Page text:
Update: Goowy responded to this very quickly, commenting on the various posts, changing their sign up and posting an apology on their blog. They’ve recognsied the problem and corrected it; It was still a fundamental mistake to make in the first place though.
Marketeers love the concept of viral marketing. Brand teams and agencies talk about getting websites and ads to ‘go viral’: ‘how can we make this go viral, what do we do to make it spread’ is a very common question. Many think there’s a magic set of circumstances that will guarantee the success of a campaign. There’s a lot of things that can be used to encourage concepts to spread, with seeding in appropriate places, using buzz agents, getting press in a variety of ways to just get enough critical mass to hopefully start the snowball and get all these people talking about the ad/site and therefore the product. Great marketing for a lesser spend – get advocates to do the work for you.
But there’s a commonality that I see – the ‘product’ (marketing material or some other kind of stuff that everyone spreads) has to offer something to the person spreading the word. Marketing has to be good – has to strike a chord, get people involved, make people happy to share with their friends. If you share something, you’re putting your reputation on the line, not the creative agency’s.
But virality cuts both ways – do something monumentally stupid and that will spread as well. Sony learnt that to their cost. And goowy are doing their best to to get there.
Goowy is a “rich experience site which helps you manage your digital lifestyle” according to their homepage. Someone in that organisation had obviously heard of the concept of viral marketing. Great idea I can hear them saying – let’s build it in, let’s make it part of the product. As part of the sign up process, it offers you the option to import all your contacts from your email client. On the page, there’s an option to let your contact know about the service. And it’s checked as default. So if you don’t read everything really, really carefully then it will send an email to every single person in your contact list, with a recommendation to sign up. And some people will and miss the tick box again, spreading the spam. Adriana got caught like this at an early hour this morning; there’s more comments from Ben, David, Barry who got caught in the fall out.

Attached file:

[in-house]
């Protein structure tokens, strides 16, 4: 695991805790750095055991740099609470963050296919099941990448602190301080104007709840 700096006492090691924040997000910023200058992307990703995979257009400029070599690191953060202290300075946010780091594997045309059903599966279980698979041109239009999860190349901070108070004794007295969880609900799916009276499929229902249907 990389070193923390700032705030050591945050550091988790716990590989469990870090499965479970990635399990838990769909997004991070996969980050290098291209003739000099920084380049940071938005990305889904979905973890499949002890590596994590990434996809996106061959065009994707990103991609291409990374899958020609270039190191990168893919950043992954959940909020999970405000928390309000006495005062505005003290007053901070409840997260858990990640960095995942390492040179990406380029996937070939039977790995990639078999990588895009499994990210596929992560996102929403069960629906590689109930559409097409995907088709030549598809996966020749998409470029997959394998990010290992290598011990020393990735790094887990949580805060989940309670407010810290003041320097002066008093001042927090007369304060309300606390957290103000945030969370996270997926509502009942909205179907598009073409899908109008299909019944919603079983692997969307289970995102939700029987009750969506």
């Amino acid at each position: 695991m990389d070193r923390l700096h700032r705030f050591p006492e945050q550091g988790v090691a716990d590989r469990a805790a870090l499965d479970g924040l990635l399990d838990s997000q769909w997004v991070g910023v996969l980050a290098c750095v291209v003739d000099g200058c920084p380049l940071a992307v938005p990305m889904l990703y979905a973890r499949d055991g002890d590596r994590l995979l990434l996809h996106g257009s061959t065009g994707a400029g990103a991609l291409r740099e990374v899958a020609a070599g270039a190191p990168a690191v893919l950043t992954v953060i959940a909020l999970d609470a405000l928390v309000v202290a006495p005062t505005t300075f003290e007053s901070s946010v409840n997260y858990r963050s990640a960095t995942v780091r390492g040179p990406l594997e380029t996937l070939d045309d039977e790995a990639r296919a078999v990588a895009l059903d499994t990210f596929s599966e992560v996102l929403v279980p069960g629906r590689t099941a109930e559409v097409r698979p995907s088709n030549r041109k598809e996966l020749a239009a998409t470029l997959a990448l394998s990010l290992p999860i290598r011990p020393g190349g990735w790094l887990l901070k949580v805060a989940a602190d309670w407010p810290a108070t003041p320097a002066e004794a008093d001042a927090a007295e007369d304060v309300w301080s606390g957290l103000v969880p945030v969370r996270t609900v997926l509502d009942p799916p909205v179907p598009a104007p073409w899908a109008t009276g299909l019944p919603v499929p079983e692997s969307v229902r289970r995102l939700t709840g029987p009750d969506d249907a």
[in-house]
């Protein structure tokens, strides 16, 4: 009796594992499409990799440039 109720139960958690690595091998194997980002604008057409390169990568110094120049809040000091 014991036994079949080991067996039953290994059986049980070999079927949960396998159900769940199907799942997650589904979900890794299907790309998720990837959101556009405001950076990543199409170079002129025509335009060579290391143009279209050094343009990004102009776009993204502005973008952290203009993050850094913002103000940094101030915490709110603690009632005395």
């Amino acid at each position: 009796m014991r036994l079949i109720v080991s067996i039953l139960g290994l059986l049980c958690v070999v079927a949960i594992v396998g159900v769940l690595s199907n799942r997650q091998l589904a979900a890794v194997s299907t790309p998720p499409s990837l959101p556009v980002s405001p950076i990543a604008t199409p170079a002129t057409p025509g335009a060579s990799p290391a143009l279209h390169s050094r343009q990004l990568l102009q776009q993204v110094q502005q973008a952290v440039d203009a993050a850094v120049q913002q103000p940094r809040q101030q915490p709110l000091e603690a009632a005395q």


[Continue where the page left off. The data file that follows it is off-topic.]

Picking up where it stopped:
And it is spam – unsolicited and in most circumstances unlikely to be actually recommended by the person it seems to be from. It is such bad practice to have these options set to yes; opt-out is not the way to do it. Even opt-in in this case would be a poor choice – how many people in your address book do you actually know enough to recommend a service? Especially as you appear to be recommending something before you’ve tried it.
I wonder if one of their performance indicators is number of invites sent out and not just sign ups?
Reading their FAQs I find this interesting nugget – they’re addressing spam from their users so it appears that they may have had this question before (they’ve also never read Hormel foods position on the term spam). If I had no idea about email headers, I’d read this as telling me I should consider the emails I got this morning as someone else’s fault, not as a result of their shoddy marketing practices.
I received SPAM from one of your users. Make it stop!
In most cases, a message which you consider to be SPAM, even though addressed from a firstname.lastname@example.org is not actually sent from our servers. If the message is not sent from our servers, there is nothing that we can do to prevent this message from being sent. Any messages sent from our servers will have the following as one of the headers:
X-Mailer: goowy mail – http://www.goowy.com
Please note that this can be forged as well, but if this is not present, it was not sent from us. If this is present, please take a look at the received from header, and find the IP address in that header. If you find that we are registered owners of that IP address, please submit the complaint to us at email@example.com – otherwise, please submit it the abuse department of whatever organization is the registered owner of that particular IP address.
We are very sorry for any inconvenience this may have caused. This was not at all our intent and we thought we made it very clear during the process (the invite font was big and red).
Since a few people have had a problem with this we have changed the process so that this will not happen in the future.
Again we are very sorry for any inconvenience this has caused and appreciate your understanding and support.
You can see our posting about this on our site @ http://blogger.goowy.com
– goowy team
It was very evident to me to uncheck the box. I think Adriana, Ben, David, Barry and all the other illiterates need to learn how to read. Goowy is great. They account for what their users ask for.
There’s 2 points of concern here.
The first is the design of the sign up process. At least 2 people, both of whom could be described as web-savvy, missed the opt-out option. That’s a concern.
The second one, about it being opt-out in the first place, is the bad marketing decision that should not have beenthere inthe first place, especially with the focus on preventing spam. That has now been corrected.
BTW, if you comment and cast aspersions on others, leaving a name is only polite. Especially when you are trying to recommend the product.
Indeed. However great Goowy may be, one certainly would not expect to be asked to notify (read spam) one’s contacts about it at a sign up!
Also, I was lulled into a false sense of security as I believed that Dennis was somehow associated with it and so wasn’t expecting any such ‘tricks’. I do read everything I sign up for to avoid precisely what happened with goowy.
Nicole Simone blogged about it here: http://crueltobekind.org/archive/2006-01-03/help_me_do_no_harm